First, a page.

Travel feature: Tenerife - a fusion of cultures

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We weren’t quite on top of the world. But it felt like it.

In the cable car travelling up toward the summit of Mount Teide, a fellow tourist murmured to their companion that this was the most spectacular view they had ever enjoyed.



This claim might have seemed ambitious in other surroundings. But we were, like some intrepid army of ants, ascending the neck of the third tallest volcano on the planet.

We were on the verge of stepping out on to the highest point in all Spain.

Teide does not merely stand with magnificent deportment at the heart of Tenerife; it represents everything that has shaped this island since the dawn of modern time.

Even the word Tenerife means white mountain – echoing the snow which caps it out of season.



Not that you will find much ice or snow elsewhere on lower ground.

Tenerife is known as the island of eternal spring – thanks to a year-round consistently warm climate.

Average temperatures throughout the 12 months remain constantly in the mid 20 degrees centigrade.

Consequently, the winters are always wonderfully warm while the summers are rarely unbearably hot.



For those who seek endless sunshine without inescapable sunburn, this oasis off the north west coast of Africa is as perfect as it is reliable.

But Tenerife is more than just an island delivering suntan and sandy beaches, important though these qualities are to many.

It is a continent in miniature; a glorious fusion of cultures, climate, history, and geography, which is why its appeal as a top tourist destination never fades.

Agatha Christie escaped here briefly during one of the most traumatic periods in her personal life. She wrote a classic short story – featured in The Mysterious Mr Quin – during her stay.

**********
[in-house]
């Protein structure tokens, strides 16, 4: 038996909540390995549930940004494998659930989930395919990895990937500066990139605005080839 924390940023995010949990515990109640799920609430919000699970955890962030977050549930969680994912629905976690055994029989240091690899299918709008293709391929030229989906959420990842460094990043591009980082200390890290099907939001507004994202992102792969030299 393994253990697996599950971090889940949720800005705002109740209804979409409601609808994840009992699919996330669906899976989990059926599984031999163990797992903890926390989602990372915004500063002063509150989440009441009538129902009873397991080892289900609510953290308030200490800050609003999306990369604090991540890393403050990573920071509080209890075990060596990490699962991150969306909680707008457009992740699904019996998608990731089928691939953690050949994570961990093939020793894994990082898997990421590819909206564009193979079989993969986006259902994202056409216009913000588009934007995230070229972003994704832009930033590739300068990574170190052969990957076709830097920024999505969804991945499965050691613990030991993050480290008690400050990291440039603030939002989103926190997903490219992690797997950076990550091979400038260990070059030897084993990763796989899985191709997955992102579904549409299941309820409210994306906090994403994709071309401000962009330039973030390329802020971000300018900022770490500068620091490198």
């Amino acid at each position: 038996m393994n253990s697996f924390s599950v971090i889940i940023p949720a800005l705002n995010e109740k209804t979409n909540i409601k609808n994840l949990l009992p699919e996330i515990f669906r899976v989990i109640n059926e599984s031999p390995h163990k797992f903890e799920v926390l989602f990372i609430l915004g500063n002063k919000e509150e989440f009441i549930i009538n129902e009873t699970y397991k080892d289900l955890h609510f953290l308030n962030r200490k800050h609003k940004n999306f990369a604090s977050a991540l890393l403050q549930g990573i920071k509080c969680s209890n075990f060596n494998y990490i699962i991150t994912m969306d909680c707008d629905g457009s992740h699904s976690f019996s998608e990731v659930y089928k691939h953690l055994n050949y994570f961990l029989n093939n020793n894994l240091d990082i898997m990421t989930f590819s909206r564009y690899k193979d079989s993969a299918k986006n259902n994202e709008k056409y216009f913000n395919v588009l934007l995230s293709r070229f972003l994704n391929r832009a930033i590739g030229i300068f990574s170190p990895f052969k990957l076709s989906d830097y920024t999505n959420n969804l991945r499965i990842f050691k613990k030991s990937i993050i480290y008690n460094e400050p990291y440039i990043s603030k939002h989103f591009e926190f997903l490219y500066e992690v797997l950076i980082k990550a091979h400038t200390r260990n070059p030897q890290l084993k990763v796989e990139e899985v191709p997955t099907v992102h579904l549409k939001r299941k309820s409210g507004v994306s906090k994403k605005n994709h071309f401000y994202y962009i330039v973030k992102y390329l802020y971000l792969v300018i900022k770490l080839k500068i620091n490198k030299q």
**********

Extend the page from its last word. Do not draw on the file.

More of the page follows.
Two hundred years earlier, British naval hero Horatio Nelson tried to snatch it from the Spanish.

He knew it was the ultimate prize.

He failed.

The extraordinary defeat cost him his pride and his lower right arm. But with the charm and generosity of spirit for which the people are still renowned – he and his men were still allowed to leave with their war honours and two loaned schooners.

The British have never since attempted to capture Tenerife – honouring a promise they made at the time - preferring these days to arrive as guests on holiday; where they can view the Tiger – the canon which cost Nelson so much.

Five million tourists each year come to visit this the largest of the seven Canary islands.

Many head for the southern half of the island with its sandy beaches and desert-like quality, which echoes something of Africa beyond.

But this is a land full of contrasts.

Travel to the north and you will discover forests, lush vegetation, vibrant agriculture, and historic cities and towns shaped by centuries of history.

La Laguna, the ancient capital of the Canary Islands, was declared a world heritage site by UNESCO.

Beautifully maintained and spotlessly clean, its architecture spans the generations – with houses from the 17th, 18th, and 19th centuries rubbing shoulders along the straight, black cobbled roads.

Home to the university of La Laguna it’s not surprising that it’s considered to be the cultural capital of the islands.